“The drainage facilities that we’re proposing on the site are designed to capture that additional flow and what we’re trying to do … is to take the new flows - the high flows - and we’re trying to put them into a system - an underground system or depression - to store that water and allow that water to have time to infiltrate into the ground and reduce the amount of flows that go off the site to a level that’s less than what it does currently.”

“Water is still going in the same direction - The idea is to store that water and reduce the flows to levels lower than the existing conditions and that’s what we’ve done anywhere from 30 to 50 percent – depending on the storm event. We’re lowering those numbers,” he added, also saying that the hope was to even have a positive effect – however small – on the overall flooding issues on parts of Old Canton Road.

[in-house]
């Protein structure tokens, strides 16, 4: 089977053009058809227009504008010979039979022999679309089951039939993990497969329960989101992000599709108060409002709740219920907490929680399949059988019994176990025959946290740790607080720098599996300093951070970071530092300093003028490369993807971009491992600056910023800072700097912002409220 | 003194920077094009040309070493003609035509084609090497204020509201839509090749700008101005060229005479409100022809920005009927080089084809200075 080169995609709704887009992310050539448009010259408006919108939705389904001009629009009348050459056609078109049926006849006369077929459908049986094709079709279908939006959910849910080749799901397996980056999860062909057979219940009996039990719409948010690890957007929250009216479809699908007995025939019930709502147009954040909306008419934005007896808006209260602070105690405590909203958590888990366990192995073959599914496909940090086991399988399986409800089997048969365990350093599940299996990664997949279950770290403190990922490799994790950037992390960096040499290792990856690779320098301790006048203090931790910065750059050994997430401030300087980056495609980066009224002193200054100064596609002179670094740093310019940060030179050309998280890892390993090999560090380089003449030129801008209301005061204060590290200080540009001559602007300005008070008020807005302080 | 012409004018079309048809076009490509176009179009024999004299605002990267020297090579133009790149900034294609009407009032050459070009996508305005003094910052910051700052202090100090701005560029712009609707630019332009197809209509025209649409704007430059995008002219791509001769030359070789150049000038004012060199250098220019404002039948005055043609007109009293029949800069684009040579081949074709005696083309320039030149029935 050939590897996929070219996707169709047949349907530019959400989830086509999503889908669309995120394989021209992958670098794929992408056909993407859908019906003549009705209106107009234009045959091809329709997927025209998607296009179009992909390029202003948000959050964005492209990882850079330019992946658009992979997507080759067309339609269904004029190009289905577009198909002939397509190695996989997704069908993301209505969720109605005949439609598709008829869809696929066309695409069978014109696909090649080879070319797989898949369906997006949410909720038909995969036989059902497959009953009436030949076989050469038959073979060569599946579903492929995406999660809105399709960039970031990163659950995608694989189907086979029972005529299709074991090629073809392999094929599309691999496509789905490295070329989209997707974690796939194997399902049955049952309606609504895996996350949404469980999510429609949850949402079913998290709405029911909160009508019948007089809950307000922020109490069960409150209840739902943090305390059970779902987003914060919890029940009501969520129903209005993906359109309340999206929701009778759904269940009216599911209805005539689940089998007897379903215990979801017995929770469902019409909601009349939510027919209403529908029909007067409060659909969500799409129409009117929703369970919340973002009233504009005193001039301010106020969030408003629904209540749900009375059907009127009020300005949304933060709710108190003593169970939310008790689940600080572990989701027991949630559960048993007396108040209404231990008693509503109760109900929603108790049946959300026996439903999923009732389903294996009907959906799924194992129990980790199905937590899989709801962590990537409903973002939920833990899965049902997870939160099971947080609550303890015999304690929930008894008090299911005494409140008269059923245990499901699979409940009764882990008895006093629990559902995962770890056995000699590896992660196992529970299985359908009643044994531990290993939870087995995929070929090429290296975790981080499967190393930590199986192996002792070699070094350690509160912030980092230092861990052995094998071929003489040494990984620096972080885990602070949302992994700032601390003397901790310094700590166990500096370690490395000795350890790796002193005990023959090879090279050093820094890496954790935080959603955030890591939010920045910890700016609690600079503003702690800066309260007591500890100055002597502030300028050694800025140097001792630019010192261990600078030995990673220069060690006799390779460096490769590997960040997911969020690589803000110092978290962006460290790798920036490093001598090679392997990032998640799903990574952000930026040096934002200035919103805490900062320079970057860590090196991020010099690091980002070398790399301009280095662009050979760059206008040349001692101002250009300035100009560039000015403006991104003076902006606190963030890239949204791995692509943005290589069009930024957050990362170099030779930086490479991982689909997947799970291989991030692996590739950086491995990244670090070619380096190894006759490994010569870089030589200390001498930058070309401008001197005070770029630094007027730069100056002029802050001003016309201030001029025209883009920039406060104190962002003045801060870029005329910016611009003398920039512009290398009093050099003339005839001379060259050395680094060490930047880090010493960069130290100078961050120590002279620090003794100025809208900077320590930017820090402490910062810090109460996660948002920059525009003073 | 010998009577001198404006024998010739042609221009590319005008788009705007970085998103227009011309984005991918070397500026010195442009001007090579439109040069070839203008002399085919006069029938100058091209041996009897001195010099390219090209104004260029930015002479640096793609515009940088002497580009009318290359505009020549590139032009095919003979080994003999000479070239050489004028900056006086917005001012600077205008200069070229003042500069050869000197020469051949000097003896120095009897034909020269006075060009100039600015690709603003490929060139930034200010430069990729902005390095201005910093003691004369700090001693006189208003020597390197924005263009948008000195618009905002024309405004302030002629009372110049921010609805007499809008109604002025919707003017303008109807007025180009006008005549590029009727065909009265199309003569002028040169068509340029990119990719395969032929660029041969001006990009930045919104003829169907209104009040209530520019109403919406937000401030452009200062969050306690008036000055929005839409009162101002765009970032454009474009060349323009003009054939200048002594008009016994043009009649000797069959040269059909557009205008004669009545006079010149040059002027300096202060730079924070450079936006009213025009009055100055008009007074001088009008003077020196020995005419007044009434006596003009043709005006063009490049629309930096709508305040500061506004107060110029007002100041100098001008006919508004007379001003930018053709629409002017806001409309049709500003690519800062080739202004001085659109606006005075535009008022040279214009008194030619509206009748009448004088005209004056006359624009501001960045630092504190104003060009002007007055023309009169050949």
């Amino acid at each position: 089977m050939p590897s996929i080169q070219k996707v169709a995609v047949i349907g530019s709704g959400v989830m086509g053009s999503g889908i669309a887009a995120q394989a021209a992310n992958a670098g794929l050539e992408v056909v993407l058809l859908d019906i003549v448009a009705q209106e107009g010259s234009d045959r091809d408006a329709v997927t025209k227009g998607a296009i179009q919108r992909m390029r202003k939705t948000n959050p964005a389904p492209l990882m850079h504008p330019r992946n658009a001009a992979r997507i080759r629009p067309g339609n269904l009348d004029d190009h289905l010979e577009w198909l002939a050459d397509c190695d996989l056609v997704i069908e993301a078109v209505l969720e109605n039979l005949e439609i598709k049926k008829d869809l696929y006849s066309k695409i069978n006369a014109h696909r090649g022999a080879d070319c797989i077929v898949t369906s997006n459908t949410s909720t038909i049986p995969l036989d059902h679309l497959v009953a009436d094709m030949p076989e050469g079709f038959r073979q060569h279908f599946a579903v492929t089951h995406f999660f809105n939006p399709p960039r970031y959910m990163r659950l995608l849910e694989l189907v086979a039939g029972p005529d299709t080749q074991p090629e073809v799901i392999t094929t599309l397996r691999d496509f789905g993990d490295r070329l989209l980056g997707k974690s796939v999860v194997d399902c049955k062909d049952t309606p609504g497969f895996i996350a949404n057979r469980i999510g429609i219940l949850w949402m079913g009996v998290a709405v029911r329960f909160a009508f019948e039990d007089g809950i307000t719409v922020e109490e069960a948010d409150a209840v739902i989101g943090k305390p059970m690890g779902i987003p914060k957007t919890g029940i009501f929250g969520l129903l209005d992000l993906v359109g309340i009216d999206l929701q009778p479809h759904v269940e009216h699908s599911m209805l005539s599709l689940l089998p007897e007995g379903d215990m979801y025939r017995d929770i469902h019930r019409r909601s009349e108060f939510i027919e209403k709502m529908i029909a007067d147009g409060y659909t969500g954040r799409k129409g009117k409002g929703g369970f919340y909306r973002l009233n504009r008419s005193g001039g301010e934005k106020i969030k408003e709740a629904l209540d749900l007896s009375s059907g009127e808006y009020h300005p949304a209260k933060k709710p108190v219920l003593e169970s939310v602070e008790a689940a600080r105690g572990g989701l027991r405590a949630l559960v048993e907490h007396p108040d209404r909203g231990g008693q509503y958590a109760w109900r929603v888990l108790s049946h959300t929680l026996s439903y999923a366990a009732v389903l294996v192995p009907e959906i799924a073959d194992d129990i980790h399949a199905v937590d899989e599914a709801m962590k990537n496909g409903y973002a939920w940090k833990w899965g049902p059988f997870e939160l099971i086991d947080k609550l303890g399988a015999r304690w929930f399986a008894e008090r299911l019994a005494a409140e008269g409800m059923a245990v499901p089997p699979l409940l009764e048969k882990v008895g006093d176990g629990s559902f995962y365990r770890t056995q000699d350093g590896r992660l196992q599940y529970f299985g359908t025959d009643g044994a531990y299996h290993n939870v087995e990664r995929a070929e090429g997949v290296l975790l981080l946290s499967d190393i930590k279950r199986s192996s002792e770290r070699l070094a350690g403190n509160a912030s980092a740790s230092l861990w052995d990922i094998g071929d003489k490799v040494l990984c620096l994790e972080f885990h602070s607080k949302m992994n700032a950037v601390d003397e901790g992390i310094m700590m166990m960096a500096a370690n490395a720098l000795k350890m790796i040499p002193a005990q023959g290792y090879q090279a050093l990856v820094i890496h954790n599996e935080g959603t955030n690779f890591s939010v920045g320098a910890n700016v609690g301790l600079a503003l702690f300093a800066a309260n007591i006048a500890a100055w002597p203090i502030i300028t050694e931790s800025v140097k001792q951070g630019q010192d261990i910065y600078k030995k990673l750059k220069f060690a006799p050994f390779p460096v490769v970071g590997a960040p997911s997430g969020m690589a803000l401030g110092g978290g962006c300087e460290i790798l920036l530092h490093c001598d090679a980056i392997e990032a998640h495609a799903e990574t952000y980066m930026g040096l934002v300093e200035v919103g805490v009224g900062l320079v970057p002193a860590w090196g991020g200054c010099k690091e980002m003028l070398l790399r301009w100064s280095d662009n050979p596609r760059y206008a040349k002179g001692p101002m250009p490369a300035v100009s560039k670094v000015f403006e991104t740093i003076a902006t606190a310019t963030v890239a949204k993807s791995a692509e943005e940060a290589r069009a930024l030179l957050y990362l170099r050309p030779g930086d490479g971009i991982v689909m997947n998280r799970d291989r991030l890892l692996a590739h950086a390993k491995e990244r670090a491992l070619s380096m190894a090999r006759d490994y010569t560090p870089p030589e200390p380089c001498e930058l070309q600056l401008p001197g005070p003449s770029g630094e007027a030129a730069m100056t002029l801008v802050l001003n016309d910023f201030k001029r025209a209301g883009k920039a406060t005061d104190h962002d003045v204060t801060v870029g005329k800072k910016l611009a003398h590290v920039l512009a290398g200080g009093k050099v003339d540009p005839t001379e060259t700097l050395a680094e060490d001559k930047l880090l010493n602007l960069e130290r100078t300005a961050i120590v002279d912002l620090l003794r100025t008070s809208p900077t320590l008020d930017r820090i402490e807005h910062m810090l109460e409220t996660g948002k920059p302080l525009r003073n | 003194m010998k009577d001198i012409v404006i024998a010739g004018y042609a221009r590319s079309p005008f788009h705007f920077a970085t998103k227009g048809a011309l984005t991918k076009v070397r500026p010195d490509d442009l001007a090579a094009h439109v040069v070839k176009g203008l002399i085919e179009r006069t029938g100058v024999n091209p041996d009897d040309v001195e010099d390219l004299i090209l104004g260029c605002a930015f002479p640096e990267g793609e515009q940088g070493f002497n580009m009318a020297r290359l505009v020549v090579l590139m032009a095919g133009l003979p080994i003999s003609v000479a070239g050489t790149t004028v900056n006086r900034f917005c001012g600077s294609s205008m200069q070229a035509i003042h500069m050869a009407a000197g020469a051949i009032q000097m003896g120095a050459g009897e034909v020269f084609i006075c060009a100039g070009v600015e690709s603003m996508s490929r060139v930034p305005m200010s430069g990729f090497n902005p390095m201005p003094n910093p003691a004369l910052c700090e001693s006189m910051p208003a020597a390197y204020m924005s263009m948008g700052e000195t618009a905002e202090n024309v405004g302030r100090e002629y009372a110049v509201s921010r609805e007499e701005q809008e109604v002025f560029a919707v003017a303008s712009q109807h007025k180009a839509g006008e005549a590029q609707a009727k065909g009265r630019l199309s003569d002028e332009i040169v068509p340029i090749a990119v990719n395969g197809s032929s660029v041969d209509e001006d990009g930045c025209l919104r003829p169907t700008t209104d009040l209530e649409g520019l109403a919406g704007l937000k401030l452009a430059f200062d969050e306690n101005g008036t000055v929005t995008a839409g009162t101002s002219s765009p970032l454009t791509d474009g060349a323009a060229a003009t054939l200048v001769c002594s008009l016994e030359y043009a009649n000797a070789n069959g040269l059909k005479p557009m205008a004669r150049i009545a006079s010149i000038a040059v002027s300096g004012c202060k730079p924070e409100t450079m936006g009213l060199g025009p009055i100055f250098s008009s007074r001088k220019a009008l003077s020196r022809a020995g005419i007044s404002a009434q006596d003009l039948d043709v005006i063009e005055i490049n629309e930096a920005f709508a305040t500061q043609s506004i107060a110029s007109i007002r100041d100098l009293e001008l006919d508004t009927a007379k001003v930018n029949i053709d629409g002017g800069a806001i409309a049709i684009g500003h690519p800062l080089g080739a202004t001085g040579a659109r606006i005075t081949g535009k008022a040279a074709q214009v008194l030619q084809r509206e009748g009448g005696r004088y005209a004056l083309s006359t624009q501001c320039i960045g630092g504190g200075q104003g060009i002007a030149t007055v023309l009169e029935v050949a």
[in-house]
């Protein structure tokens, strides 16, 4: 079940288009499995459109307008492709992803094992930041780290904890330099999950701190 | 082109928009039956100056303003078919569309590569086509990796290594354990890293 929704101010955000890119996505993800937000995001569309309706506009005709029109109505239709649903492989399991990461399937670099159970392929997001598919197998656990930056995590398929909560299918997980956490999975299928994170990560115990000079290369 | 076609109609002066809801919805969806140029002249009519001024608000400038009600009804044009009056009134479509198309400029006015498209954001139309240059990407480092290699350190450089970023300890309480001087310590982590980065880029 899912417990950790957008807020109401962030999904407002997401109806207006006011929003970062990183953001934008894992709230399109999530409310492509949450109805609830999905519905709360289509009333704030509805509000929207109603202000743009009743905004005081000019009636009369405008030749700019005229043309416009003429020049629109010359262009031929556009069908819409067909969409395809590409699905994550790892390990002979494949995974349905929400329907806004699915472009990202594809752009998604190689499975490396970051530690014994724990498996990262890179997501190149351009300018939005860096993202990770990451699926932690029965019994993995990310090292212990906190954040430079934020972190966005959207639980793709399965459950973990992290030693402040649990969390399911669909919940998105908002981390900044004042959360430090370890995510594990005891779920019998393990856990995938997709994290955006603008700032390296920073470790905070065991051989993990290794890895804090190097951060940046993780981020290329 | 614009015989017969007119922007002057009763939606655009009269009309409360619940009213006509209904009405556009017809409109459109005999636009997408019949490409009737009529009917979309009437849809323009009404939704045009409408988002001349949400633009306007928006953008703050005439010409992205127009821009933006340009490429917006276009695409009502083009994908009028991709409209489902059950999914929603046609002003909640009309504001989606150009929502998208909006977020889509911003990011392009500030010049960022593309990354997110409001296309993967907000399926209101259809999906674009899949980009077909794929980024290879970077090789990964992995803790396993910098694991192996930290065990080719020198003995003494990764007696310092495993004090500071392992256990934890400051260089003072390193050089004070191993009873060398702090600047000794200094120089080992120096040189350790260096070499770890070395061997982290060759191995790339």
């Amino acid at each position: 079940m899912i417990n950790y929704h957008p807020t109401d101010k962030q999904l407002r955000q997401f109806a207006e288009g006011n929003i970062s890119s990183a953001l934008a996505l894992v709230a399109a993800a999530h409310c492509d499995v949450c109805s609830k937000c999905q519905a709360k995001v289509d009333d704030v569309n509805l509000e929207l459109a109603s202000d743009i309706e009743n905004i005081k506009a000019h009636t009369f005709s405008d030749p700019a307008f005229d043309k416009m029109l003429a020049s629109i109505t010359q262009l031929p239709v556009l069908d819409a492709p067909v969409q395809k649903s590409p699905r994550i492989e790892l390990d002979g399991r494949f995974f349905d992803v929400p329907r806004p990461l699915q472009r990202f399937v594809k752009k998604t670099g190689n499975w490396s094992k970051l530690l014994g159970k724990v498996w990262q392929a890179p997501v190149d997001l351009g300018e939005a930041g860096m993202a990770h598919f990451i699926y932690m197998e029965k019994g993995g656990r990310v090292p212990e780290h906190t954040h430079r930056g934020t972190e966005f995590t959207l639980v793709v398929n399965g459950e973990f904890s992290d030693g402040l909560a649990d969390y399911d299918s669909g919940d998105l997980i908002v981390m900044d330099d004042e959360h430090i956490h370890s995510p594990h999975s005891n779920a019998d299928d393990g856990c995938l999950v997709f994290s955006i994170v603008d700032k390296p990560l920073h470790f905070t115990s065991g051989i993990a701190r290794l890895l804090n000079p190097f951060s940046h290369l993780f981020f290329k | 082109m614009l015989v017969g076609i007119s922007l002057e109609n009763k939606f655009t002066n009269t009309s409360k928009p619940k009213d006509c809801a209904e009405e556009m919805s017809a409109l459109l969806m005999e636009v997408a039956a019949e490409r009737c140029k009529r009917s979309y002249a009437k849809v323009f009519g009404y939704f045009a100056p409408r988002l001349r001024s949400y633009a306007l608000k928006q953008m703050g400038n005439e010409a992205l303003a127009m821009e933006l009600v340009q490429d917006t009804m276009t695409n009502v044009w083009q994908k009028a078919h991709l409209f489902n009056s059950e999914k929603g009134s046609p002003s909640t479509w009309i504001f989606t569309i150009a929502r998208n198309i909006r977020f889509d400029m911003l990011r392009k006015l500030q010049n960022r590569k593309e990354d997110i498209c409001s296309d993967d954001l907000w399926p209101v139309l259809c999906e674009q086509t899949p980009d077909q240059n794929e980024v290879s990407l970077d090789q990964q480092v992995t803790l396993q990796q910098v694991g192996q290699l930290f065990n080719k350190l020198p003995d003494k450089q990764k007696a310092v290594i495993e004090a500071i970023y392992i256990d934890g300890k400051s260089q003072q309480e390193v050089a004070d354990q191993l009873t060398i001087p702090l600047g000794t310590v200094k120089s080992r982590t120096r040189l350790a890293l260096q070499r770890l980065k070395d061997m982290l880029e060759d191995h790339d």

Scott F. Hesketh of F.A. Hesketh and Associates talked about the traffic impact study, addressing both site plans, but focusing on the mixed-use scenario, noting that the proposed trips are higher.

He talked of how he reached traffic counts and said that the site under that mixed use plan would generate an estimated 855 daily. He estimated that 60 percent of new traffic would be to and from east of the site.

Hesketh provided greater detail about traffic counts, intersection capacity, levels of service and asserted that overall impact was very minimal and sightlines to the site good.